The Department of Defense is assessing whether the Chinook can replace the CH-53K that the Marines intend to purchase. The assessment for an alternative came from a request from Senate Armed Services Committee Chairman James Inhofe, who is monitoring the troubled program.
As reported by Bloomberg News, a Pentagon decision to direct the Navy to buy maritime versions of the CH-47 — assuming the chopper can be converted for the rugged, corrosive environment of aircraft carriers and amphibious warfare ships — would be a blow to Bethesda, Maryland-based Lockheed. The Navy’s plans to buy 200 King Stallions, known as the CH-53K, were a prime motivation for the company’s $9 billion acquisition of Sikorsky Aircraft in 2015.
Bill Falk, the King Stallion’s program director, is confident the CH-53K remains the Navy’s best choice.
“There is simply no other helicopter that comes close to the performance of the CH-53K or that can meet Marine Corps requirements,” said.
That view was echoed by Marine Corps Lieutenant General Steven Rudder, the service’s deputy commandant for aviation, who said the King Stallion is the only aircraft with the heavy-lift capability “to meet future operational requirements.”
But Boeing’s Philadelphia plant and its 4,580 workers would receive a major boost if the Pentagon shifted direction given that the Army, in its new five-year budget plan, proposed halting procurement of 28 CH-47 Chinooks and shifting an estimated $962 million into a separate program.
Noteworthy the Pentagon review also comes just before the Navy plans to award a production contract for as many as 14 new King Stallions this month; so far only two of the planned 200 helicopters are under contract.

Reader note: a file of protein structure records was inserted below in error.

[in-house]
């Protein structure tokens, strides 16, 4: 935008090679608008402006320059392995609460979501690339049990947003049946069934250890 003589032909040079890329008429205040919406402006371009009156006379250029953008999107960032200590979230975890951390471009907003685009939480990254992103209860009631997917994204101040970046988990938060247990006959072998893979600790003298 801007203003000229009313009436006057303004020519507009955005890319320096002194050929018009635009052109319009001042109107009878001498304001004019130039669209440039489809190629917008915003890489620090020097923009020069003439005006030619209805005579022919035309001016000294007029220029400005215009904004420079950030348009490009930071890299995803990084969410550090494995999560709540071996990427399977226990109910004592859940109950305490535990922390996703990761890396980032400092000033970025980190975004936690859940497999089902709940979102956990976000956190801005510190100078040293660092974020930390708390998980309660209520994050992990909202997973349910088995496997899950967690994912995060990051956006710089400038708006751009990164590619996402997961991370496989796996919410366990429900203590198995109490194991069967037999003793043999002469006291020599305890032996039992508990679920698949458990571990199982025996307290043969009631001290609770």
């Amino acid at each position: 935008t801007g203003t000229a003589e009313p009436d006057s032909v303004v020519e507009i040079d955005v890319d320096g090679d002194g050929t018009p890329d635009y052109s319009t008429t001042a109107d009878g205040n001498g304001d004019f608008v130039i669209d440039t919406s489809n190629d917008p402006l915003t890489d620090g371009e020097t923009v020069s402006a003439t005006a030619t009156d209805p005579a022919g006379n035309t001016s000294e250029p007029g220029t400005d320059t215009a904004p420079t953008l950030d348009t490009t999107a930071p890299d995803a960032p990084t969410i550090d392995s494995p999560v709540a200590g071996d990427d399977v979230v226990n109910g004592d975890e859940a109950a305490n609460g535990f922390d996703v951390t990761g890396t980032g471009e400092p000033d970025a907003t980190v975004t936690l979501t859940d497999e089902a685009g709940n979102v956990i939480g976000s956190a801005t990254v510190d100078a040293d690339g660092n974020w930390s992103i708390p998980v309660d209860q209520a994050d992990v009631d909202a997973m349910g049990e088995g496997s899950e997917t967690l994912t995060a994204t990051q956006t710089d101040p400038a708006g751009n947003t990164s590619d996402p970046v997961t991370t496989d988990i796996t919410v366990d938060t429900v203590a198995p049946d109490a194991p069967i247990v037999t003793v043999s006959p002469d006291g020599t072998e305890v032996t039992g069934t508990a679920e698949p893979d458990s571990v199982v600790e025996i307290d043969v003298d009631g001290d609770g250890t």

“We have a limited amount of time to try and inform that decision as much as possible — so we have a very short window in which to do the best job we can on this analysis,” Robert Daigle, director of the cost analysis office, said. He added that he wants to complete it in “a handful of weeks.”
However converting the CH-47 for USMC missions would not be an easy task Daigle explained. “The analysis we’ve have done so far doesn’t suggest that the ’47 is actually going to meet the lift that the ’53K will provide so if you were going to go down the ’47 route, our current estimate says there will be an operational impact.” Pentagon officials, the Navy and Marines will have to determine whether that trade off is worthwhile, he added.
Todd Blecher, a spokesman for Chicago-based Boeing, said in statement that the Chinook already “conducts ship-based operations for U.S. Special Forces and international operators, and enjoys a strong reputation among all the U.S. services. We appreciate this opportunity to discuss how it could affordably address missions and requirements beyond those for which it is normally considered.”
The Navy acknowledged in the Pentagon’s latest Selected Acquisition Report (SAR) to Congress that the King Stallion won’t meet its December target date for initial combat capability. The new tentative date is September 2021, according to the document obtained by Bloomberg News.
The Navy program office and Lockheed’s Sikorsky Aircraft unit are working in the current development phase to address 126 technical deficiencies in the chopper, according to the SAR report.
Photo credit: Lance Cpl. Molly Hampton / U.S. Marine Corps and Boeing
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